Tuesday, June 12, 2012

Fès Festival - A Night in the Medina - 2nd Night

The second of the Nights in the Medina went ahead without a hitch. Despite the last minute swapping of concerts between Dar Mokri and the Batha Museum, all concerts were well attended. The obvious reason for the change of venues was the expected crowd for Rabbi Haim Louk. The organisers got this right. The Batha Museum was the right venue for the Rabbi, and even then, it was packed to capacity.

Once again the people of the Medina welcomed the hordes of visitors with typical Fassi hospitality. Security and signage was first rate.


Dar Mokri - Nour Ensemble – Christian polyphony and Persian mystical song (France & Iran)

Walking into Dar Mokri and hearing the sound of polyphonic a capella was a wonderful welcome to a concert whose only problem was that it was too short. The blend of influences from East and West melded like the perfect spice mix; hints of Gregorian plain-song, Spanish cantigas and the evocative music of a Persian Oud.

Well performed polyphonic singing takes the individual voices and makes them into a whole that is more than the parts. The five voices on stage at Dar Mokri achieved this perfectly. So much so that the inclusion of the Persian traditional instruments - percussion, oud and whistle - while played exceptionally well, never produced in the listener the same deep serenity from which a true feeling of spiritual pleasure emanates.

The Nour Ensemble move between sacred Occidental polyphonies to the declamation of mystical Persian song. But it is the polyphony that wins out every time. It is the pure essence of the sound that makes its appeal universal. These are the sounds that can be heard in churches or on the docks of Croatian fishing villages, in the canto a tenore groups in Sardinia and the gorgeous women's voices from Pirin in Bulgaria.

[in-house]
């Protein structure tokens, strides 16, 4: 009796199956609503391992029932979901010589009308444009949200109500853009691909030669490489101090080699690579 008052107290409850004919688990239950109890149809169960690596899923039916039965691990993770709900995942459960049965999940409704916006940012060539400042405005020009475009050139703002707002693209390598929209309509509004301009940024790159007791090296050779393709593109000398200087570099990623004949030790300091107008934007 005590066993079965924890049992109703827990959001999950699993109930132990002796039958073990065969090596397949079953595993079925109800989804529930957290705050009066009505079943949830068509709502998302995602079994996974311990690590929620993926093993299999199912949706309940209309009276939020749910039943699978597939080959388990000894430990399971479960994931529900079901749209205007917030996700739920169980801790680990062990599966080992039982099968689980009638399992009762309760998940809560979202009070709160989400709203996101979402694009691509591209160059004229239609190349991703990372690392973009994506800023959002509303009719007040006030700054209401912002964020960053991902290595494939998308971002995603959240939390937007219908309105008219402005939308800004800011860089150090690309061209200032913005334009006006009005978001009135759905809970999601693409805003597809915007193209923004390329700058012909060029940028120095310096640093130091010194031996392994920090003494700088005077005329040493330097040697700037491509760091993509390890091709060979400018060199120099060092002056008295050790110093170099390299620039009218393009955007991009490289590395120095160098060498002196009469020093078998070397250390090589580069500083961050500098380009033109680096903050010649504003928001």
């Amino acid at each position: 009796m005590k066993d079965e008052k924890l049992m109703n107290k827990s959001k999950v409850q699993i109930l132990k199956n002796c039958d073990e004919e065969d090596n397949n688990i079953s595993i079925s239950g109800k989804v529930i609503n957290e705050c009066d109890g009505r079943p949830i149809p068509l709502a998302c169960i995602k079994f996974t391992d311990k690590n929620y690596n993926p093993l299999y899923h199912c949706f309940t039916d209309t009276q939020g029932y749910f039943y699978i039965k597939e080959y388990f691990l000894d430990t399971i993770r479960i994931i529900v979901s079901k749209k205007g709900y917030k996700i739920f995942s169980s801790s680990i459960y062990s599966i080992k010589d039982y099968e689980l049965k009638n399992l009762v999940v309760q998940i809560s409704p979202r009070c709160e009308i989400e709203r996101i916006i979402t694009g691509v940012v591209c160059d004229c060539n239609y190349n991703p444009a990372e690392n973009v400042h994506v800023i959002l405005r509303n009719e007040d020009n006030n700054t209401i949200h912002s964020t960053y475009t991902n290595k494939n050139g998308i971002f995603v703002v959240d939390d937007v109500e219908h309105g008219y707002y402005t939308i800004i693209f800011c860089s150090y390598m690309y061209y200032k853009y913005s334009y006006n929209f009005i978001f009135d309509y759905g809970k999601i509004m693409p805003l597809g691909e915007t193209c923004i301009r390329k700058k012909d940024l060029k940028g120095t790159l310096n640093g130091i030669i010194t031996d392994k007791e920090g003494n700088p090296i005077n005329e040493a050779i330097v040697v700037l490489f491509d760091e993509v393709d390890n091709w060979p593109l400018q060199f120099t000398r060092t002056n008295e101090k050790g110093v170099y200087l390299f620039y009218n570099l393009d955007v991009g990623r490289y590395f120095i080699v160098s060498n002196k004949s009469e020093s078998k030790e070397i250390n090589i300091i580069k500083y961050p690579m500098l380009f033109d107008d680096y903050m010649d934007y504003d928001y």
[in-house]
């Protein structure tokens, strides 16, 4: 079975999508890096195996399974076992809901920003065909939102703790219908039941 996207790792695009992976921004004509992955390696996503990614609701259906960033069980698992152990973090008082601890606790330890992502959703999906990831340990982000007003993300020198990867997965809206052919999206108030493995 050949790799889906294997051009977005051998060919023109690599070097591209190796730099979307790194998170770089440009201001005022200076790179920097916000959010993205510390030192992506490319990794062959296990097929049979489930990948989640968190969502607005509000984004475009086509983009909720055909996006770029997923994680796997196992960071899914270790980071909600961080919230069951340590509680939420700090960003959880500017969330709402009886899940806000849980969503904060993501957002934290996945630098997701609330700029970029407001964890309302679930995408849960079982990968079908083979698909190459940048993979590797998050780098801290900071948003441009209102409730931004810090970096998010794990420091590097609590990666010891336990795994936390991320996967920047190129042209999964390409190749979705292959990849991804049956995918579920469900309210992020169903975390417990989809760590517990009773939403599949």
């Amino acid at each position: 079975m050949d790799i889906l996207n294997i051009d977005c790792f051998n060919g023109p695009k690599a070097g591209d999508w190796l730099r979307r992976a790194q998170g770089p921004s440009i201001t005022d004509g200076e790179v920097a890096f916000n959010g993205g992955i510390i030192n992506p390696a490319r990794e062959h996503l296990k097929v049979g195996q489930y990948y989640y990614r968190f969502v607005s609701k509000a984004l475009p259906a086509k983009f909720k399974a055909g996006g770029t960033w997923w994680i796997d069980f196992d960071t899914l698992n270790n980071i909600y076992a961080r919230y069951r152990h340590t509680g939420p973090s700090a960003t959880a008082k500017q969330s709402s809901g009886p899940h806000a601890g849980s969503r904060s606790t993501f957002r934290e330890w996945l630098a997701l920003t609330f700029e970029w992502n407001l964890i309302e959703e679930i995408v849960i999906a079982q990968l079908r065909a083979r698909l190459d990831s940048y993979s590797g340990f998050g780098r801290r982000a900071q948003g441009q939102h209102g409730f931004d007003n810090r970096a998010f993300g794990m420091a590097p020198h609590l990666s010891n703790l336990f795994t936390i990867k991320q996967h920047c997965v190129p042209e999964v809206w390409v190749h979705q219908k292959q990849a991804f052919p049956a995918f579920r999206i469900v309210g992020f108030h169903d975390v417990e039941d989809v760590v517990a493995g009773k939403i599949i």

Barbara from Chicago was in the audience and told The View from Fez that... "the singing was so gorgeous I felt light headed"

Had she been around in medieval times she would have had many who agreed with her, but who did not necessarily think the music induced feeling was a good thing  The sensual indulgence that polyphonic singing offers caused it to be labeled non-spiritual - even evil.

It was not merely polyphony that offended the medieval ears, but fear of secular music merging with the sacred and making its way into the papal court. It gave church music more of a jocular performance quality removing the solemn element of worship. Harmony was not only considered frivolous, impious, and lascivious, but an obstruction to the audibility of the words. Instruments, as well as certain modes, were actually forbidden in the church because of their association with secular music and pagan rites. After banishing polyphony from the Liturgy in 1322, Pope John XXII spoke in his 1324 Bull Docta Sanctorum Patrum warning against the unbecoming elements of this musical innovation.

Thankfully such history is behind us and the Nour Ensemble showed us tonight how East and West can come together in harmony.